Democratic Sen. Elizabeth Warren (Mass.) said President Donald Trump's 2016 election win in spite of losing the popular vote was the sign of an unhealthy democracy.
Speaking at the "2018 Ideas Conference" for the left-wing think tank Center for American Progress on Tuesday, Warren said the country's democracy was "crumbling around us." She cited Hillary Clinton's nearly three-million vote margin of victory in the popular vote over Trump as part of this "crisis."
"That is not exactly the sign of a healthy democracy," Warren said. "Democracy hangs on the idea that whoever gets the most votes wins. That's the central starting point, and it's worth repeating every single day."
At @CAP conference, Elizabeth Warren tells crowd that the fact that Trump won despite losing popular vote is a sign of an unhealthy democracy.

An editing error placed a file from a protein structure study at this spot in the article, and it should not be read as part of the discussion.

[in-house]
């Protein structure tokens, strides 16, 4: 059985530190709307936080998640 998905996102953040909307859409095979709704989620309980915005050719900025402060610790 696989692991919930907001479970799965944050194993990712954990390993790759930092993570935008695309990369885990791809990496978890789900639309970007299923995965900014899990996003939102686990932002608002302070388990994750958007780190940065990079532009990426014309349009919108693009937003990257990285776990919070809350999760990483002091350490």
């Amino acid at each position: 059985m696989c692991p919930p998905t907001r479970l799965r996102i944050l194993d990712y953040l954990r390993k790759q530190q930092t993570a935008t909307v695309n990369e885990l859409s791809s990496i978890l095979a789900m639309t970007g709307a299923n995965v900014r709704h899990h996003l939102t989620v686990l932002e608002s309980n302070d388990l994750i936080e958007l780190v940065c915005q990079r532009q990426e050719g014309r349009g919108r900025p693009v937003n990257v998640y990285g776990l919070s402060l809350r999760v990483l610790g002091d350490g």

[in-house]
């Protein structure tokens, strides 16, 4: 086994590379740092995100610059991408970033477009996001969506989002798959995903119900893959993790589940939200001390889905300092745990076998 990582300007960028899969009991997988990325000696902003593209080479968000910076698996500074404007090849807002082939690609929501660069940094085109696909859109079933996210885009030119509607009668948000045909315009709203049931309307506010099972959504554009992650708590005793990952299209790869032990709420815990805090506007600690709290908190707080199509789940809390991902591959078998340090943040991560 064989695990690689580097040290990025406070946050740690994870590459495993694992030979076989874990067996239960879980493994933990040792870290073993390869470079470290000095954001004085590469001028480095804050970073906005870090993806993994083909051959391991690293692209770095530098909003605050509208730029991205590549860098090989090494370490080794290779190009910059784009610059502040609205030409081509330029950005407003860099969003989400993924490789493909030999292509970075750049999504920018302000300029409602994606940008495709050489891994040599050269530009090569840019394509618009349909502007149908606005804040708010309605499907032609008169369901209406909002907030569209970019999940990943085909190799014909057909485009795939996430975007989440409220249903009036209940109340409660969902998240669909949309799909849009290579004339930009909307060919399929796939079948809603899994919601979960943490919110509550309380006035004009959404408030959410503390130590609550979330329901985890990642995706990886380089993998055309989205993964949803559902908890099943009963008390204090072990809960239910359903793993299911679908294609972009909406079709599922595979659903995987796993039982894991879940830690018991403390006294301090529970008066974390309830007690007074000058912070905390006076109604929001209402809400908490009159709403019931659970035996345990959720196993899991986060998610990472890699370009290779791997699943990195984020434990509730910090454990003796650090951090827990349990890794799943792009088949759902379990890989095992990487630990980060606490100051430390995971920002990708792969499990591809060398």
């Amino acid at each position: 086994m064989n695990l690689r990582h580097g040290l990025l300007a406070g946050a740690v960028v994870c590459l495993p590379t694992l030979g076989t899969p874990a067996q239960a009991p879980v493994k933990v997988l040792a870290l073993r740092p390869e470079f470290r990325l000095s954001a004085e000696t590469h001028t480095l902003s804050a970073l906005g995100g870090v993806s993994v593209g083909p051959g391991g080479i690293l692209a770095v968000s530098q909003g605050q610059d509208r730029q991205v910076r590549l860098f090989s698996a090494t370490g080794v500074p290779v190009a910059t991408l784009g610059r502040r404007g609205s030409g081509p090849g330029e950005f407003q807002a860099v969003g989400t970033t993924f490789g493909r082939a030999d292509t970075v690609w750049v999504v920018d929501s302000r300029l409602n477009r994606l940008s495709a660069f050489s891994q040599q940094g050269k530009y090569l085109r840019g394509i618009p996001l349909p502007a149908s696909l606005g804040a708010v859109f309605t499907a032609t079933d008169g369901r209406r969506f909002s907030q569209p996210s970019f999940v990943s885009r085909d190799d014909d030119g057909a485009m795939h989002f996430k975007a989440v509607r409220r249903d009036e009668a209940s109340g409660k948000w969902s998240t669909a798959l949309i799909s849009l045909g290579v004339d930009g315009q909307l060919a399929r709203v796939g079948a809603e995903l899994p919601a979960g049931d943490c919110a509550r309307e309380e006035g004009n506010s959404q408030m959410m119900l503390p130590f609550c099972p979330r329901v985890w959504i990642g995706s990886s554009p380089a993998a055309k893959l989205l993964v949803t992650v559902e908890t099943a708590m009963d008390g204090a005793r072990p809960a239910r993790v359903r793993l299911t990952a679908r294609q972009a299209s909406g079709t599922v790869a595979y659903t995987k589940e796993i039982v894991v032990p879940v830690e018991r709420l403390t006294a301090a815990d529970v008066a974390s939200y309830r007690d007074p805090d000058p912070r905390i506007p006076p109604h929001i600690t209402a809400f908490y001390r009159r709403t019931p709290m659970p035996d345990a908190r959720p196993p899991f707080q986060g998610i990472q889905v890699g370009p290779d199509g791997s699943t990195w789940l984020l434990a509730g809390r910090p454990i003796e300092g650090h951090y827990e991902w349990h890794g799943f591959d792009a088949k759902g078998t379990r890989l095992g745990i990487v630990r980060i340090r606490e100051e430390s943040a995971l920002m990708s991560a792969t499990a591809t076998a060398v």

— James Oliphant (@jamesoliphant) May 15, 2018
Clinton and other Democrats have called for the abolition of the Electoral College in the wake of her loss to Trump. She piled up huge wins in blue states like California and New York, but she failed to retain the "Blue Wall" of states like Pennsylvania, Michigan and Wisconsin, all of which Barack Obama carried twice.
Warren has been coy about her 2020 White House ambitions, insisting she's not running for president but not committing to serving out a full six-year term in the U.S. Senate if re-elected this November.